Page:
I doubt that OSD/PA’s phrase “communication synchronization” will long endure.   I mean, how do you make a clever bumper sticker out of that?

4 people have commented on this article so far

Brian E. Carlson

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Summary: An experienced public diplomacy officer, Ambassador Brian Carlson advises the InterMedia research organization on military and foreign affairs issues and serves the State Department as a senior inspector. For the last three years he was the State Department liaison to the Department of Defense on strategic communication.

 

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Author: Brian Carlson

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Strategic Communication

Agree wholeheartedly with your comments and those of Ms. Brooks in FP. This was a unilateral move on the part of ASD(PA). My concern is that those in military units with little beltway experience will see it as a directive and react accordingly. Ms. Brooks indicates that is already happening. And it won't take forever to lose the shine on this apple as we wind down the wars and go back to a garrison environment. We'll wait and see, but I wish there were codified manuals, doctrine, policy and strategy on SC that would perhaps not guarantee, but at least increase the likelihood of its continued existence and emphasis. Otherwise we'll relearn lessons in the next war,

Is Strategic Communication feeling threathened ?

Understand that there is a big emotion about M. Little's memo, especially in the ranks of SC specialists explaining everywhere that it is from no importance, but in their answer there are more violent attacks on the legitimity of the memo than on the content. Not even sure that everybody has carefully read it before to argue.

Moreover, in order to deny its credibility, I think that the SC experts should promote their specific results and the improvements made on the field, thanks to SC specific process, Here, for example, all what is quoted by M. Carlson (after a perfect analysis shared by everybody), reflects activities that are in the usual field of PA (or Cimic) that noone pretends to cancel, so his demonstration support... the memo's content. (which doesn't seem to be the aim of the post).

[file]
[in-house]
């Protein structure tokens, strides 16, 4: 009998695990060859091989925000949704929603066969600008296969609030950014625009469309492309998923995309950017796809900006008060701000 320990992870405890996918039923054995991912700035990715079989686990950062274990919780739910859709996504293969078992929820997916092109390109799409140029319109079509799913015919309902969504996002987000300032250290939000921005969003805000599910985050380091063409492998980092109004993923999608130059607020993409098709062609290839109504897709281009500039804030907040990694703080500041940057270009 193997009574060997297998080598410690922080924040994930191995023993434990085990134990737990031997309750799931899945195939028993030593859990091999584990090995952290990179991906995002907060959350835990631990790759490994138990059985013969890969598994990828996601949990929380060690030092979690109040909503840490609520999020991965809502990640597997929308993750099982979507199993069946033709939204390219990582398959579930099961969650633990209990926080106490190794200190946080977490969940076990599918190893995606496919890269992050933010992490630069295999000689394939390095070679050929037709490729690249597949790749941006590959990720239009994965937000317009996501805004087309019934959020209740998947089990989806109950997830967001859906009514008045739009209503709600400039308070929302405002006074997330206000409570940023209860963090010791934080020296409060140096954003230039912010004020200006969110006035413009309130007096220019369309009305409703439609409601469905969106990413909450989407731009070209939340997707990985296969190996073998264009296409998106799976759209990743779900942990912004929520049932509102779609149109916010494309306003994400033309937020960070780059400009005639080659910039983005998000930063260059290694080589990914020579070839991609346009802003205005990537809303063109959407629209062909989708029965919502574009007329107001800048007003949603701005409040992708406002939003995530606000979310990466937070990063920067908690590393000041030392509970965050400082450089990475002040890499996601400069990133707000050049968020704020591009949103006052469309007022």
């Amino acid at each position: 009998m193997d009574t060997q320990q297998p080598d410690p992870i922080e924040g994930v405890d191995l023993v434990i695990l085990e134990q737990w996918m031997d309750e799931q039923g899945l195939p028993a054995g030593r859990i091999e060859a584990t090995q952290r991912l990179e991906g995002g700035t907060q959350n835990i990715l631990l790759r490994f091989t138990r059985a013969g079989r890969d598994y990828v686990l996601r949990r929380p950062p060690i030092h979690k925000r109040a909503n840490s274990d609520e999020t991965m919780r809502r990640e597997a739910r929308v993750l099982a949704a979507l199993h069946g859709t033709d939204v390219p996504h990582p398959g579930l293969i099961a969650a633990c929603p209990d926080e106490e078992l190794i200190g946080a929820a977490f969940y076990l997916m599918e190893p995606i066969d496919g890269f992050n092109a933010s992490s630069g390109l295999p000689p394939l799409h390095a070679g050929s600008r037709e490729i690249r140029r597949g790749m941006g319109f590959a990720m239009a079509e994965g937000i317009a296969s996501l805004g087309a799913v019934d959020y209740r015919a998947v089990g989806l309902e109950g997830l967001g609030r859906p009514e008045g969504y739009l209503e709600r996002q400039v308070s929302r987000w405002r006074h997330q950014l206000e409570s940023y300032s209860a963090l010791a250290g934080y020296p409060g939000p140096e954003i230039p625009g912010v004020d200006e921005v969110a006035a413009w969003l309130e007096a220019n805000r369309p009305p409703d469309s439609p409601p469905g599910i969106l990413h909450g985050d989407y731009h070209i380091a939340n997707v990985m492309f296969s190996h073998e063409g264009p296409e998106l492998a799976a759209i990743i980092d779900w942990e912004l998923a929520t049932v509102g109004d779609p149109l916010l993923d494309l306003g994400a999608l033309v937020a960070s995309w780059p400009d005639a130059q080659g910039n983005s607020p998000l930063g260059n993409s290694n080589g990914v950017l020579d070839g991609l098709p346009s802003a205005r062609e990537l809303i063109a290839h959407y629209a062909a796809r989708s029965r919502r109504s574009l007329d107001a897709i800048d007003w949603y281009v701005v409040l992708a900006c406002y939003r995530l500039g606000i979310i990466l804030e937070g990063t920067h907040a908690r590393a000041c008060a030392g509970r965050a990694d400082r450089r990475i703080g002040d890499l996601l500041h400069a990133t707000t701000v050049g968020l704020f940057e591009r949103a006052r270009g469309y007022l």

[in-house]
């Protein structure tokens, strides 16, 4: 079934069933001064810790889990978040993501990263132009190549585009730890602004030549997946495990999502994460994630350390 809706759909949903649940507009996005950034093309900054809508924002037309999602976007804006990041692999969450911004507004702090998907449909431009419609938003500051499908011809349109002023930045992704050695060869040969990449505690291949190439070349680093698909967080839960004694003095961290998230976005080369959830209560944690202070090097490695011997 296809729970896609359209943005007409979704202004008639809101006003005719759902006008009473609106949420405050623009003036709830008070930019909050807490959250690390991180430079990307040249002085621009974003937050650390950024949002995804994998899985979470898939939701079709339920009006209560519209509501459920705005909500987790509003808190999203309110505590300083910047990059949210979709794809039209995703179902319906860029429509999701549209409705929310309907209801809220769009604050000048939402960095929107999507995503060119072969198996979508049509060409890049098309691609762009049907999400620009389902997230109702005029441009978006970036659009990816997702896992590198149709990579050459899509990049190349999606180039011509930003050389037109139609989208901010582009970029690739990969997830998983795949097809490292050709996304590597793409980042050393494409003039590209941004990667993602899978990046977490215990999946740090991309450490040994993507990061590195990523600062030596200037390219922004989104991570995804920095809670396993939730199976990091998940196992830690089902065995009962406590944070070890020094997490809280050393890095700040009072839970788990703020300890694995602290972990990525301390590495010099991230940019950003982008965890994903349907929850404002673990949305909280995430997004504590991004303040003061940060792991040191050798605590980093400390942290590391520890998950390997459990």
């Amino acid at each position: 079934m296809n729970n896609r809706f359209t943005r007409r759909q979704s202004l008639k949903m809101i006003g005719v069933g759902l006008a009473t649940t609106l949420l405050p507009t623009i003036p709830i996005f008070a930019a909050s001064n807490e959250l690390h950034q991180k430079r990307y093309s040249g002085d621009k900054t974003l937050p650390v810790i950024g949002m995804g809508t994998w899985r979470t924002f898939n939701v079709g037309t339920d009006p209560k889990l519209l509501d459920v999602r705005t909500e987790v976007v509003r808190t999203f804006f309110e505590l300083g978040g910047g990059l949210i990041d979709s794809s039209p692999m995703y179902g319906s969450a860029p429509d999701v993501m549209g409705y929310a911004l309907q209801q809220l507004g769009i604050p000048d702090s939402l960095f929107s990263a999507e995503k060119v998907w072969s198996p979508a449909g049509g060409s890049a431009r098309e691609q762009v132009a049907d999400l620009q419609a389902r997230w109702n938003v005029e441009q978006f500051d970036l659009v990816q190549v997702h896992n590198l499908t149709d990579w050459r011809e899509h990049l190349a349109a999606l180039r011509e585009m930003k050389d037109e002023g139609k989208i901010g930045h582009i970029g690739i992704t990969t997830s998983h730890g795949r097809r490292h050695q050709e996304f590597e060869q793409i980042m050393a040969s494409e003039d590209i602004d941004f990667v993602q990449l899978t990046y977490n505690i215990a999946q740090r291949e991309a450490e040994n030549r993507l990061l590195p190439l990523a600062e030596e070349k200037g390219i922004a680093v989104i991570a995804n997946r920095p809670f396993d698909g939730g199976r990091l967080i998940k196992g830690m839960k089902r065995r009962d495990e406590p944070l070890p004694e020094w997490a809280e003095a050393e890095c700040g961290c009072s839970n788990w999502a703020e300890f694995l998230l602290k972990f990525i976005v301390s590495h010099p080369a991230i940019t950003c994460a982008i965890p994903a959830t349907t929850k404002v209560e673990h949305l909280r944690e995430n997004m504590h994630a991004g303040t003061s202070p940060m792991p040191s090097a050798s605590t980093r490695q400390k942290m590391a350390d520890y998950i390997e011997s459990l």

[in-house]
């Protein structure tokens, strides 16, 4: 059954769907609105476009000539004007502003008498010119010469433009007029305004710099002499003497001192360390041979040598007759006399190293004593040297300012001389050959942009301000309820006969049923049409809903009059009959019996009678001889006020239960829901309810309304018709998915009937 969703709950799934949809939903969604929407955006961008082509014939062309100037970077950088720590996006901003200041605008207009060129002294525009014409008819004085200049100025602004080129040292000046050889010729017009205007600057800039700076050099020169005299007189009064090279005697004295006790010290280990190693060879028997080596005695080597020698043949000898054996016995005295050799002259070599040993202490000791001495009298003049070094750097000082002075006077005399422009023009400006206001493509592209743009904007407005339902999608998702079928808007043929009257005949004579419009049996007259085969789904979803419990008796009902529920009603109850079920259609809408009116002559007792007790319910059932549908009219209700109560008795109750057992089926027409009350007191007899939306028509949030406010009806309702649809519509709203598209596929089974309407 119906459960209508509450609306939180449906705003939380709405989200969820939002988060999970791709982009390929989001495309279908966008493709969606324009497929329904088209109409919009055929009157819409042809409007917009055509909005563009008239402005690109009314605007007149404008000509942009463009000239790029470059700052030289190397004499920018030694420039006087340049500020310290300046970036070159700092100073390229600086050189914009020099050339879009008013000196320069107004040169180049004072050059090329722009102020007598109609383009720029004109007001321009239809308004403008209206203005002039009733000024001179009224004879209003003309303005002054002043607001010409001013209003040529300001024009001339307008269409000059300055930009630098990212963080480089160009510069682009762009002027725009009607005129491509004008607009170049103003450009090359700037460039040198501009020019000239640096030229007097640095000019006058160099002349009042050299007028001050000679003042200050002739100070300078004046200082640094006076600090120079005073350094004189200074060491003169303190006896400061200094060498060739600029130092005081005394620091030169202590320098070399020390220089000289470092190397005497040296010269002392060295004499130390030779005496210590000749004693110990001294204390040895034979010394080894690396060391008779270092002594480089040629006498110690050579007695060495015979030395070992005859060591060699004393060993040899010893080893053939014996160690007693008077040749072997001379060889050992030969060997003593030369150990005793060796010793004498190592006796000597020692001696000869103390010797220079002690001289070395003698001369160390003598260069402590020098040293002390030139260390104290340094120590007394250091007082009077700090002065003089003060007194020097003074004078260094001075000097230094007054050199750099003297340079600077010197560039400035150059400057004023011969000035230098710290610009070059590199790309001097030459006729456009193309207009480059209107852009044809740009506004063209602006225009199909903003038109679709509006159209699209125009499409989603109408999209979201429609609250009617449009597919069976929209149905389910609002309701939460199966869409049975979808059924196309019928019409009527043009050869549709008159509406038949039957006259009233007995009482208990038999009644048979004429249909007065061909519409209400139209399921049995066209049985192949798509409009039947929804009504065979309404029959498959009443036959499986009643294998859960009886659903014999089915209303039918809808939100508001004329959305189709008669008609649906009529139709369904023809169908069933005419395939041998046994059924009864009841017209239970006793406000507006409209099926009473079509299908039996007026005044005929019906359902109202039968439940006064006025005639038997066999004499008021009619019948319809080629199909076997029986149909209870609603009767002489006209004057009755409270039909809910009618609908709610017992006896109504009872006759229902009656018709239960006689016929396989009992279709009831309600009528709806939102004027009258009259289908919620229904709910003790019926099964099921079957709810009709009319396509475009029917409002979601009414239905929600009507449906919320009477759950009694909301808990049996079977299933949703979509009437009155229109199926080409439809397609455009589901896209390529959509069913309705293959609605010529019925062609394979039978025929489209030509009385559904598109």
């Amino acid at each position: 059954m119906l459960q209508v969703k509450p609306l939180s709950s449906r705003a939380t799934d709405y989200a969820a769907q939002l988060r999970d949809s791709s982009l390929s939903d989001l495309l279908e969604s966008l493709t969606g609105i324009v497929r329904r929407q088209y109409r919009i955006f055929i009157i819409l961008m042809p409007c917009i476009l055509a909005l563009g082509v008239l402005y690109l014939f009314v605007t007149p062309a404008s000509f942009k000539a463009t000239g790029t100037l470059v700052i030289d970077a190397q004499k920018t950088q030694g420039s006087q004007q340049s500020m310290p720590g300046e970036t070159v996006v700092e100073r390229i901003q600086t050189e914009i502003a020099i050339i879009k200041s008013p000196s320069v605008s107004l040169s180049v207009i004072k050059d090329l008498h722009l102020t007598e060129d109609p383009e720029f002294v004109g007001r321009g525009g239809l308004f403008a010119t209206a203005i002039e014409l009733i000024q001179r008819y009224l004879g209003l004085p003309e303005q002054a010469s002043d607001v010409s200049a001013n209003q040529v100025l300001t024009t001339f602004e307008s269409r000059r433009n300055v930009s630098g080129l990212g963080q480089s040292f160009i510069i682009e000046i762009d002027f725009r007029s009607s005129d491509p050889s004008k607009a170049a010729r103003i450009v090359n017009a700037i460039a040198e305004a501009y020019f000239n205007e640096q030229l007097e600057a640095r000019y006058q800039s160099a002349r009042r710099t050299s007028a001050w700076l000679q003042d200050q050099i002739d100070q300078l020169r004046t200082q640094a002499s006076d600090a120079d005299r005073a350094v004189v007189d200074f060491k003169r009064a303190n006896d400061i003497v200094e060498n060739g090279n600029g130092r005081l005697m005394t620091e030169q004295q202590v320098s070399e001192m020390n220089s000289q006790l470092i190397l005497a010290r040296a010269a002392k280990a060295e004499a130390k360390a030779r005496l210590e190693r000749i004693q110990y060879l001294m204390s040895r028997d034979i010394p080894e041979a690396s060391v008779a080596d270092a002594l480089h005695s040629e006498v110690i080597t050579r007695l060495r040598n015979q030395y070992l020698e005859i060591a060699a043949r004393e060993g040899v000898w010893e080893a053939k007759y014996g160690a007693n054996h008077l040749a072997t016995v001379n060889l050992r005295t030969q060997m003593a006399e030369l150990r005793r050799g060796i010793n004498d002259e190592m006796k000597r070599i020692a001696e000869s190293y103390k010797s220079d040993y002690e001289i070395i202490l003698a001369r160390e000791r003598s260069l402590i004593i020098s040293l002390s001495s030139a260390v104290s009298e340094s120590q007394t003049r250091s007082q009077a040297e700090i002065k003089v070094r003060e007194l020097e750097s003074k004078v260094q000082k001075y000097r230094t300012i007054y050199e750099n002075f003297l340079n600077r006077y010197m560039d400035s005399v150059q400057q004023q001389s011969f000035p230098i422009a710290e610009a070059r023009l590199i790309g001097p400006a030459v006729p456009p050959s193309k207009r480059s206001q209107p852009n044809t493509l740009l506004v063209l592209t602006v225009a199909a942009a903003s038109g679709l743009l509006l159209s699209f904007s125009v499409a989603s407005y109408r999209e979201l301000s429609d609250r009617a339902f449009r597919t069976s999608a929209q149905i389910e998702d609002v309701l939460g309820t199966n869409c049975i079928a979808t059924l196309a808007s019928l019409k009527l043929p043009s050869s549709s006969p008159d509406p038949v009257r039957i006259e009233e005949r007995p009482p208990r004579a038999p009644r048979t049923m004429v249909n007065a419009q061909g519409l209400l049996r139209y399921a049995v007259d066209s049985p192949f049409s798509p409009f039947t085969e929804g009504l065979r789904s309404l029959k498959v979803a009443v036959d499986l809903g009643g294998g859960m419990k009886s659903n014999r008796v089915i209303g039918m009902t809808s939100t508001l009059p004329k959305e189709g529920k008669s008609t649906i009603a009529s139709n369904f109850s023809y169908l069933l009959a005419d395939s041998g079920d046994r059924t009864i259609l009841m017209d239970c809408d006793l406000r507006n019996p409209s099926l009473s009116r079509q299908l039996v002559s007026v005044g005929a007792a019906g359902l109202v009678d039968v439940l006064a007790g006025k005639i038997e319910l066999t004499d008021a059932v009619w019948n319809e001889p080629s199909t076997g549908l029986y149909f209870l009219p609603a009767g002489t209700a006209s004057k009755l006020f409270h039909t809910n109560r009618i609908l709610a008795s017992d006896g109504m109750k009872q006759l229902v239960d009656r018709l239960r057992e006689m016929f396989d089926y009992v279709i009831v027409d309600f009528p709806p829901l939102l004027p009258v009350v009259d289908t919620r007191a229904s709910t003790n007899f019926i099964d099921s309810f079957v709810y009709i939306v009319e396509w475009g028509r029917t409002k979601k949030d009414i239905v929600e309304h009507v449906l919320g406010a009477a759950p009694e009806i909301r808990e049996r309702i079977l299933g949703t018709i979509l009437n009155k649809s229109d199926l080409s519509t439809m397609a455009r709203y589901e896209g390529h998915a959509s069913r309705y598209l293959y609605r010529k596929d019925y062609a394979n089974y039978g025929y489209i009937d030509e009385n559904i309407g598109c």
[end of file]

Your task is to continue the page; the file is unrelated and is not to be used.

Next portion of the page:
Finally, although very well respected and informed SC specialist explain with authority on every blog and social network that this memo has no value, no official voice (even at the "low level" of a memo) comes to confirm their assumption. I hope some energy and influence is spent to obtain it, because if a department "unilateral" memo has no value, it still has more than outraged assesments on the web... which contributes to its dissemination.

Exciting debate...

Similar comments

I recently spoke to someone from the Pentagon and two people from combatant commands who said this is not true, and the person whom leaked the memo would probably be reprimanded for doing so.

If it wasn't their idea, then it does not have value?

The Memo came from OSD (P) which stands for Policy. In plain english this means that such entity would have the authority to enact and disseminate policy. Second of all, the memo simply called for rescinding a term that was improperly coined in the first place, but to use Communications Synchronization as a process within the DoD to support the "Whole of Government" approach through such actions. "Strategic Communications" implies just that ,strategic messaging and actions carried by such agencies with the authority and empower to do so, and led by State Dept., with the DoD in support through the Communications Synchronization process.

What should be of greater concerned is the fact of how Strategic Communications had been shoved down commanders' throat all the way to the Operational and tactical level, where it doesn't belong. While tactical and operational actions do support and can have effects at the Strategic level, it is wrong to give the impression that lower level commanders have responsibility for conducting "Strategic Communications". Furthermore, it shoudl also be of concern the fact that many of the "SC professionals" are increasing becoming "Madison Avenue" types with a focus on "Branding" and market share but with little to no operational focus or experience.

For my money "Communications Synchronization" fits perfectly, and it forces everyone to coordinate their narratives". If that is an issue, then let's just go back to the factually correct previous term: Defense Support to Public Diplomacy.